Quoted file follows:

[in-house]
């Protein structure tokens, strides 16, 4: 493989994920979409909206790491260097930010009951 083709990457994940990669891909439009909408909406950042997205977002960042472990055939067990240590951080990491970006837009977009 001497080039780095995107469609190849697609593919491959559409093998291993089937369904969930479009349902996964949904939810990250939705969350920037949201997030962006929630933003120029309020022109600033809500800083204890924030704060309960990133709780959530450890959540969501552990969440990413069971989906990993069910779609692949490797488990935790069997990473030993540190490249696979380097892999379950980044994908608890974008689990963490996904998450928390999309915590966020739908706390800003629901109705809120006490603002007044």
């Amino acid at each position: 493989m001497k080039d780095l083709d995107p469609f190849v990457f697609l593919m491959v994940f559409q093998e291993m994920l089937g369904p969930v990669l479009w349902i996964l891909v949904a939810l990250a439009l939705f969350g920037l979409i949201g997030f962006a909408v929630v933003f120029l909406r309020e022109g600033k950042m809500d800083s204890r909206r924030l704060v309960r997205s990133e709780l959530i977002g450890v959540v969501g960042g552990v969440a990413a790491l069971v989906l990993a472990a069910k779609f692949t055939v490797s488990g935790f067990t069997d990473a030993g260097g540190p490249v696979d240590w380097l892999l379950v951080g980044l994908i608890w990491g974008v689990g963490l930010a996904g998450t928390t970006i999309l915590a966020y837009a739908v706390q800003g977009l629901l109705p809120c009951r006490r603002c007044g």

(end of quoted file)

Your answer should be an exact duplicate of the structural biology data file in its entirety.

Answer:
[in-house]
């Protein structure tokens, strides 16, 4: 493989994920979409909206790491260097930010009951 083709990457994940990669891909439009909408909406950042997205977002960042472990055939067990240590951080990491970006837009977009 001497080039780095995107469609190849697609593919491959559409093998291993089937369904969930479009349902996964949904939810990250939705969350920037949201997030962006929630933003120029309020022109600033809500800083204890924030704060309960990133709780959530450890959540969501552990969440990413069971989906990993069910779609692949490797488990935790069997990473030993540190490249696979380097892999379950980044994908608890974008689990963490996904998450928390999309915590966020739908706390800003629901109705809120006490603002007044």
């Amino acid at each position: 493989m001497k080039d780095l083709d995107p469609f190849v990457f697609l593919m491959v994940f559409q093998e291993m994920l089937g369904p969930v990669l479009w349902i996964l891909v949904a939810l990250a439009l939705f969350g920037l979409i949201g997030f962006a909408v929630v933003f120029l909406r309020e022109g600033k950042m809500d800083s204890r909206r924030l704060v309960r997205s990133e709780l959530i977002g450890v959540v969501g960042g552990v969440a990413a790491l069971v989906l990993a472990a069910k779609f692949t055939v490797s488990g935790f067990t069997d990473a030993g260097g540190p490249v696979d240590w380097l892999l379950v951080g980044l994908i608890w990491g974008v689990g963490l930010a996904g998450t928390t970006i999309l915590a966020y837009a739908v706390q800003g977009l629901l109705p809120c009951r006490r603002c007044g």